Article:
Generalisation of threat expectancy increases with time

Arne Leer*, Dieuwke Sevenster, Miriam J. J. Lommen

*Corresponding author for this work

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1 Citation (Scopus)
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Excessive fear generalisation is a feature characteristic of clinical anxiety and has been linked to its aetiology. Previous animal studies have shown that the mere passage of time increases fear generalisation and that brief exposure to training cues prior to long-term testing reverses this effect. The current study examined these phenomena in humans. Healthy participants learned the relationship between the presentation of a picture of a neutral male face and the delivery of a mild shock. One group was immediately tested with a novel picture of a somewhat different male face (generalisation test). Another group was tested one week later. A third group was also tested one week later and was additionally exposed to the training picture prior to testing. During picture presentations, shock-expectancy ratings were obtained as a measure of fear. Fear generalisation increased from the immediate test to the 1-week follow-up test. This result could not be attributed to level of neuroticism or a general increase in fear (incubation). Furthermore, the time-dependent increase in fear generalisation vanished following brief exposure to the training picture. Results indicate that human fear generalisation is a temporally dynamic process and that memory for stimulus details can be re-established following a reminder treatment.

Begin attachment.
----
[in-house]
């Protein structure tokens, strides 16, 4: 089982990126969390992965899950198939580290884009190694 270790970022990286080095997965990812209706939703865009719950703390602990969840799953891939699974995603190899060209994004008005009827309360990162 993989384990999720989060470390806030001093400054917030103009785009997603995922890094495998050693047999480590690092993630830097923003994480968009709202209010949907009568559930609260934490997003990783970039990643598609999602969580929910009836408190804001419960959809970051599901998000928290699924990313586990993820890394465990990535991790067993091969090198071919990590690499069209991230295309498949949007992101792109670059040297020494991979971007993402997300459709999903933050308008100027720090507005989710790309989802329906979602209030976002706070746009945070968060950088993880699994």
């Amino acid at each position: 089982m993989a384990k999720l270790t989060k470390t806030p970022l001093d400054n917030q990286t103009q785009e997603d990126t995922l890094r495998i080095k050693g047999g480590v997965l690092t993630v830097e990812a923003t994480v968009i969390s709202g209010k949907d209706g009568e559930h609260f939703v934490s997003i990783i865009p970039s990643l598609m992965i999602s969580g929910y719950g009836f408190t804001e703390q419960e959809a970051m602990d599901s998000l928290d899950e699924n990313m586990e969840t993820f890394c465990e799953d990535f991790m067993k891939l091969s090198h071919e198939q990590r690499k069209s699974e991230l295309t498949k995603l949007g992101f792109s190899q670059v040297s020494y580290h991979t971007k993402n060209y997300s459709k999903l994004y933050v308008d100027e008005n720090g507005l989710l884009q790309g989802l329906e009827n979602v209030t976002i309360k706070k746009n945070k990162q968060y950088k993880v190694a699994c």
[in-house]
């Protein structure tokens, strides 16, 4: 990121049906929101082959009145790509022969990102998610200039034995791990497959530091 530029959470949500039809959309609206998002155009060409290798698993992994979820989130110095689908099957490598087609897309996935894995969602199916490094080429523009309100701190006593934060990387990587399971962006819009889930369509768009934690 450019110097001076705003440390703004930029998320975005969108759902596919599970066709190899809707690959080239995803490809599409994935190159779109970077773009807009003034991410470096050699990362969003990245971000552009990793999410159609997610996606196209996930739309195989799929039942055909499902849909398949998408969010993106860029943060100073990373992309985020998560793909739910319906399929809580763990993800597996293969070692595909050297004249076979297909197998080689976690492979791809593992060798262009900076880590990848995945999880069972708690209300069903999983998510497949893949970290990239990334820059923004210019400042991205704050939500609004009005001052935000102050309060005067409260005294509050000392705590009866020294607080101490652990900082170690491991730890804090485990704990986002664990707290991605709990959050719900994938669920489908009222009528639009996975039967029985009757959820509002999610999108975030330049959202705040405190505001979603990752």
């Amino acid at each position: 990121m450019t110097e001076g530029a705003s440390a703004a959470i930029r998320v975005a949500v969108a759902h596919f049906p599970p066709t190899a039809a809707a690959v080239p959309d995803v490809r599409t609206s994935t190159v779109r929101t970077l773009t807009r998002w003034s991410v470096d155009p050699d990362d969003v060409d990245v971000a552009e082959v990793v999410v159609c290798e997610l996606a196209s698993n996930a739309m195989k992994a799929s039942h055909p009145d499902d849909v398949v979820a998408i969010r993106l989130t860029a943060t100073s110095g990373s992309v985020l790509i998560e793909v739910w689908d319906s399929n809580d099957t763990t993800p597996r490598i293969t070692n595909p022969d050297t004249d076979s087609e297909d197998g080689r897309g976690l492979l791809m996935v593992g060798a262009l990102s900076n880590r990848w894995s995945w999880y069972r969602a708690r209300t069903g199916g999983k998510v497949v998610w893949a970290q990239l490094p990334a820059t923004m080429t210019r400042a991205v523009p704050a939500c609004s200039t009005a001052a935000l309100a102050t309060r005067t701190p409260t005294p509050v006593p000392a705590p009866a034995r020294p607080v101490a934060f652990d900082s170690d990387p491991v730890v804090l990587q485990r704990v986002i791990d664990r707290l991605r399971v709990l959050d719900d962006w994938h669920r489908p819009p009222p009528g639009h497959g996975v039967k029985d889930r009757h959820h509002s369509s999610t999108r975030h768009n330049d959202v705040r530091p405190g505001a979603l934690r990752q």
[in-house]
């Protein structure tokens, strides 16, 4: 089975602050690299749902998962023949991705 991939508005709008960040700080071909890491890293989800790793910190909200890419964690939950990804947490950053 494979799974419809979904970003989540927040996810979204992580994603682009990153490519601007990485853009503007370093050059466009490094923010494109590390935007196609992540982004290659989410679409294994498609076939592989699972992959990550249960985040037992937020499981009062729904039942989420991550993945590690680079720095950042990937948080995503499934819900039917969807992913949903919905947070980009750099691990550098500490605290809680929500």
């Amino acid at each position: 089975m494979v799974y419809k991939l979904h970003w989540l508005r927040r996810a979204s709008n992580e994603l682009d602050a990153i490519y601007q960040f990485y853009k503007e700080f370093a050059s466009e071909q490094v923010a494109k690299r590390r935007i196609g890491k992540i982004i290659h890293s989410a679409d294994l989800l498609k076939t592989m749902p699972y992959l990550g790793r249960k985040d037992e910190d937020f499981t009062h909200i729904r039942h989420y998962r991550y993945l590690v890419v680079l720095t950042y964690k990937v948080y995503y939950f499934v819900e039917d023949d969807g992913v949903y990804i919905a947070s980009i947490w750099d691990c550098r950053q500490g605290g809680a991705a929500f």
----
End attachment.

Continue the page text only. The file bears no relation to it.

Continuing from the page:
Original languageEnglish
Pages (from-to)1067-1075
Number of pages9
JournalCognition and Emotion
Issue number5
Early online date27-Sep-2018
Publication statusPublished - 2019


  • Anxiety disorder
  • human fear conditioning
  • stimulus generalisation
  • memory precision

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